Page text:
1. Choose Which Meals To Plan
Some people plan every single bite they eat each day while others plan only the main meal of the day.
This easy meal planning tutorial doesn’t dictate which meals you plan, and since it’s a beginner’s guide tutorial for easy meal planning, I’m going to suggest you start with planning just one meal each day. You decide which meal.
When you’re meal planning for only one meal each day, rely on simple solutions for the rest of the meals. For example, cereal for breakfast, sandwiches for lunch, or pizza for dinner.
Once you’ve established a good meal planning routine, you can add in all meals or whatever combination works best for you.
Breakfast is a good meal for beginners to start meal planning with. The meals can be very simple and quick with fewer ingredients.
That being said, the types of breakfasts you plan will depend heavily on the amount of time you have available.
If you’re rushed in the morning, plan for a quick grab and go type meal. Try simple quick-prep meals that you can eat on the go like Smoothies, Egg Bites, or freezer Breakfast Sandwiches.
If time isn’t an issue, plan for something a little more substantial. In my home, we have ample time for breakfast so we eat a lot of omelets and breakfast burritos.
The point is, figure out what works best for your family and the time you have available.
You might already be meal planning your lunches and don’t realize it because food is a necessity.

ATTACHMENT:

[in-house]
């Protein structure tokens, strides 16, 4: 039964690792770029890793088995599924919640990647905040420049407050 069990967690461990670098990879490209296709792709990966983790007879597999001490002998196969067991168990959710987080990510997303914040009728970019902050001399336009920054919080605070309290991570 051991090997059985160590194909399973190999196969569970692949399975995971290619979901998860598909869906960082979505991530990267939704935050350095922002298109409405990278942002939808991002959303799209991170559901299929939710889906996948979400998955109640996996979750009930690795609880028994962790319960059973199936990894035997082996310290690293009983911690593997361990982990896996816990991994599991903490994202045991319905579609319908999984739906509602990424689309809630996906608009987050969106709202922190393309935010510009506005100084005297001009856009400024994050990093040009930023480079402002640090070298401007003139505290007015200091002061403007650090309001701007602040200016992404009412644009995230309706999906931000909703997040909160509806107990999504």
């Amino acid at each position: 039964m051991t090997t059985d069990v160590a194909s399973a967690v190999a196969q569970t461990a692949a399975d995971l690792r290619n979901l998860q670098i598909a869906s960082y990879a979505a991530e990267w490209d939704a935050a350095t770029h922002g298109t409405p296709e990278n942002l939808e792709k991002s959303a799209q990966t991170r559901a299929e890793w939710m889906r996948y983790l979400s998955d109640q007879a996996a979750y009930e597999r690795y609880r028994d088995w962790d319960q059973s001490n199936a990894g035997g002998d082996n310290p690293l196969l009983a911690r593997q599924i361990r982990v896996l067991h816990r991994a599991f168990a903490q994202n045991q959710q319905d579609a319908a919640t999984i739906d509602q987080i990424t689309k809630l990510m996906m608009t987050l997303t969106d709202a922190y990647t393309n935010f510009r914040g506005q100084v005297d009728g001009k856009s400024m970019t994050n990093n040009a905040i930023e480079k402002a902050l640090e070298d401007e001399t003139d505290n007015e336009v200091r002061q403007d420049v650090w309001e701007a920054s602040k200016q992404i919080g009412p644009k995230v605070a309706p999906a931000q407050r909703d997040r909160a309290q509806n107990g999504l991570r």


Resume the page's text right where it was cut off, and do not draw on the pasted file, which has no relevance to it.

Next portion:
Since many of us work outside the home or go to school, accessibility to food is often limited or non-existent. Because of that, we’re forced to think and plan our lunches ahead of time.
Those Turkey Sandwiches you made for lunches this week, that’s meal planning in it’s simplest form.
Make sure you plan lunches that travel well and are easy to eat. Other lunch options are soups, sandwiches, wraps, and dinner leftovers.
Dinnertime is often the most time-consuming and frustrating part of the day.
You walk in after a long day at work and the first thing you hear is ‘What’s for dinner?’. You’ve barely set your purse down and haven’t even taken off your shoes yet.
You respond ‘I don’t know yet’ as you frantically throw open the pantry and refrigerator. You search around trying to figure out what’s going in ‘Mom’s Surprise’ tonight.
Having a plan ahead of time can eliminate the question and the resulting frustration. Try to include different types of meal planning into your routine.